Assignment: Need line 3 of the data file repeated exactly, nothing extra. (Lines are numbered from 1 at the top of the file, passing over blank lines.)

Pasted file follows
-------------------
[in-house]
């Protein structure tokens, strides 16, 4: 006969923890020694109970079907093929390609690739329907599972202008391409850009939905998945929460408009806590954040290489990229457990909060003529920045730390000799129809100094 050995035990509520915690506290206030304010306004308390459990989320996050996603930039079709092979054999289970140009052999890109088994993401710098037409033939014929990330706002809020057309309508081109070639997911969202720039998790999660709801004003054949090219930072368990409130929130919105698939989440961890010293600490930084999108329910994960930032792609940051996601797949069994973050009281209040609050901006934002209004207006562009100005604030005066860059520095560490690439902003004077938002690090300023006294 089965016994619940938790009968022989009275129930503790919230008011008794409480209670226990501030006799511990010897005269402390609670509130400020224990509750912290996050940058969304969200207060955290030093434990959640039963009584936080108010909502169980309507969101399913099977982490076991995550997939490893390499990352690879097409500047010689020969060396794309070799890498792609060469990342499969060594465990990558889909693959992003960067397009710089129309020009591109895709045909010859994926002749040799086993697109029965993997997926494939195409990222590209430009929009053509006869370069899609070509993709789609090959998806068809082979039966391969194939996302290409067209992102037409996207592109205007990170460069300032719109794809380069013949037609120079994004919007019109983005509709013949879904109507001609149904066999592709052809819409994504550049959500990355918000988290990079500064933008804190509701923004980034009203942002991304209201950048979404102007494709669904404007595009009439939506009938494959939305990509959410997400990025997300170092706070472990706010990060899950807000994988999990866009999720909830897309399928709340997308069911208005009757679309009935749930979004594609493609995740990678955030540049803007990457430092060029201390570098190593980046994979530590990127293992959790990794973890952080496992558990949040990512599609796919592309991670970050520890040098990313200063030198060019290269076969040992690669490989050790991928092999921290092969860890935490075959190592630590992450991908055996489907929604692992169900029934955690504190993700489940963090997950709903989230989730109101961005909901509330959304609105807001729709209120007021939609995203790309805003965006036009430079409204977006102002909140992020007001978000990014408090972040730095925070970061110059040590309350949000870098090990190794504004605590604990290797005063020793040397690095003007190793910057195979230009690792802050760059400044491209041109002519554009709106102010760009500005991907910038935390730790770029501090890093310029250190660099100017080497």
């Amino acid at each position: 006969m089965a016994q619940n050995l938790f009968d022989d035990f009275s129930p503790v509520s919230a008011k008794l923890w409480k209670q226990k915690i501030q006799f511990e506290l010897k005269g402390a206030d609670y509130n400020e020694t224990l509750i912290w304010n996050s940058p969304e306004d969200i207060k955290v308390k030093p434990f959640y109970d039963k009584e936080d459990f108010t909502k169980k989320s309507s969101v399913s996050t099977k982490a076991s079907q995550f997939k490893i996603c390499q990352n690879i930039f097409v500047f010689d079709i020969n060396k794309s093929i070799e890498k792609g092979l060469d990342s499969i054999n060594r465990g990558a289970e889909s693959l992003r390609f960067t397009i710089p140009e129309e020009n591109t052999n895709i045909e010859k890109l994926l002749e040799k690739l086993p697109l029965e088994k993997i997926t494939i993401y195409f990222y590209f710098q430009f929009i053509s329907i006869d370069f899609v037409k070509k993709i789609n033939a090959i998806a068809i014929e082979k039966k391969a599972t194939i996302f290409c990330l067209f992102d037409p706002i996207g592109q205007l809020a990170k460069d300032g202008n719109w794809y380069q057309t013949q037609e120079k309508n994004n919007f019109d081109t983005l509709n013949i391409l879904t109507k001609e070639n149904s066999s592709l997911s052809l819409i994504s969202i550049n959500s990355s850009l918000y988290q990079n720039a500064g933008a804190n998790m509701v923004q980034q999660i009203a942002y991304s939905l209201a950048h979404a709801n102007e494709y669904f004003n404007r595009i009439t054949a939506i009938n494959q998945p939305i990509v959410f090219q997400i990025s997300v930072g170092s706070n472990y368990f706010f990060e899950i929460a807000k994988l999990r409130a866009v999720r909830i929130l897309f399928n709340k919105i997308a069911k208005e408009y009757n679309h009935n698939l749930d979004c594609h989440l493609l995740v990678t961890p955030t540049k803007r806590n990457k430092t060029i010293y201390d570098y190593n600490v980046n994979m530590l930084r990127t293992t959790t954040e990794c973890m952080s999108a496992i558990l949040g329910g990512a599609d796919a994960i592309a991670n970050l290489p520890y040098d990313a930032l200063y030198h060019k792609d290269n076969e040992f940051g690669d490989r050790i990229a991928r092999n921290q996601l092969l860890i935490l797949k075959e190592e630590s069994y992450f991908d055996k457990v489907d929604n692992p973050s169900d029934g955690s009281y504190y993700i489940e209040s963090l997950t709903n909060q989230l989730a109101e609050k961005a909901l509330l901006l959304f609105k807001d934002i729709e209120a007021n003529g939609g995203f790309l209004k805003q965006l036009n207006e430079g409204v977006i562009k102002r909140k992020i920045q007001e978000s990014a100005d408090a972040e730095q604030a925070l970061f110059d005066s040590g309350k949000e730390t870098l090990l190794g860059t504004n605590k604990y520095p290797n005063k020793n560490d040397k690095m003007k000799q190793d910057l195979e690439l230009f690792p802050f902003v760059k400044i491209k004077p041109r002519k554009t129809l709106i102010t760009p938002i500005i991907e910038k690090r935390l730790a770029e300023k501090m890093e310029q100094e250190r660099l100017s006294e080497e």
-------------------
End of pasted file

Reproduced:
């Amino acid at each position: 006969m089965a016994q619940n050995l938790f009968d022989d035990f009275s129930p503790v509520s919230a008011k008794l923890w409480k209670q226990k915690i501030q006799f511990e506290l010897k005269g402390a206030d609670y509130n400020e020694t224990l509750i912290w304010n996050s940058p969304e306004d969200i207060k955290v308390k030093p434990f959640y109970d039963k009584e936080d459990f108010t909502k169980k989320s309507s969101v399913s996050t099977k982490a076991s079907q995550f997939k490893i996603c390499q990352n690879i930039f097409v500047f010689d079709i020969n060396k794309s093929i070799e890498k792609g092979l060469d990342s499969i054999n060594r465990g990558a289970e889909s693959l992003r390609f960067t397009i710089p140009e129309e020009n591109t052999n895709i045909e010859k890109l994926l002749e040799k690739l086993p697109l029965e088994k993997i997926t494939i993401y195409f990222y590209f710098q430009f929009i053509s329907i006869d370069f899609v037409k070509k993709i789609n033939a090959i998806a068809i014929e082979k039966k391969a599972t194939i996302f290409c990330l067209f992102d037409p706002i996207g592109q205007l809020a990170k460069d300032g202008n719109w794809y380069q057309t013949q037609e120079k309508n994004n919007f019109d081109t983005l509709n013949i391409l879904t109507k001609e070639n149904s066999s592709l997911s052809l819409i994504s969202i550049n959500s990355s850009l918000y988290q990079n720039a500064g933008a804190n998790m509701v923004q980034q999660i009203a942002y991304s939905l209201a950048h979404a709801n102007e494709y669904f004003n404007r595009i009439t054949a939506i009938n494959q998945p939305i990509v959410f090219q997400i990025s997300v930072g170092s706070n472990y368990f706010f990060e899950i929460a807000k994988l999990r409130a866009v999720r909830i929130l897309f399928n709340k919105i997308a069911k208005e408009y009757n679309h009935n698939l749930d979004c594609h989440l493609l995740v990678t961890p955030t540049k803007r806590n990457k430092t060029i010293y201390d570098y190593n600490v980046n994979m530590l930084r990127t293992t959790t954040e990794c973890m952080s999108a496992i558990l949040g329910g990512a599609d796919a994960i592309a991670n970050l290489p520890y040098d990313a930032l200063y030198h060019k792609d290269n076969e040992f940051g690669d490989r050790i990229a991928r092999n921290q996601l092969l860890i935490l797949k075959e190592e630590s069994y992450f991908d055996k457990v489907d929604n692992p973050s169900d029934g955690s009281y504190y993700i489940e209040s963090l997950t709903n909060q989230l989730a109101e609050k961005a909901l509330l901006l959304f609105k807001d934002i729709e209120a007021n003529g939609g995203f790309l209004k805003q965006l036009n207006e430079g409204v977006i562009k102002r909140k992020i920045q007001e978000s990014a100005d408090a972040e730095q604030a925070l970061f110059d005066s040590g309350k949000e730390t870098l090990l190794g860059t504004n605590k604990y520095p290797n005063k020793n560490d040397k690095m003007k000799q190793d910057l195979e690439l230009f690792p802050f902003v760059k400044i491209k004077p041109r002519k554009t129809l709106i102010t760009p938002i500005i991907e910038k690090r935390l730790a770029e300023k501090m890093e310029q100094e250190r660099l100017s006294e080497e």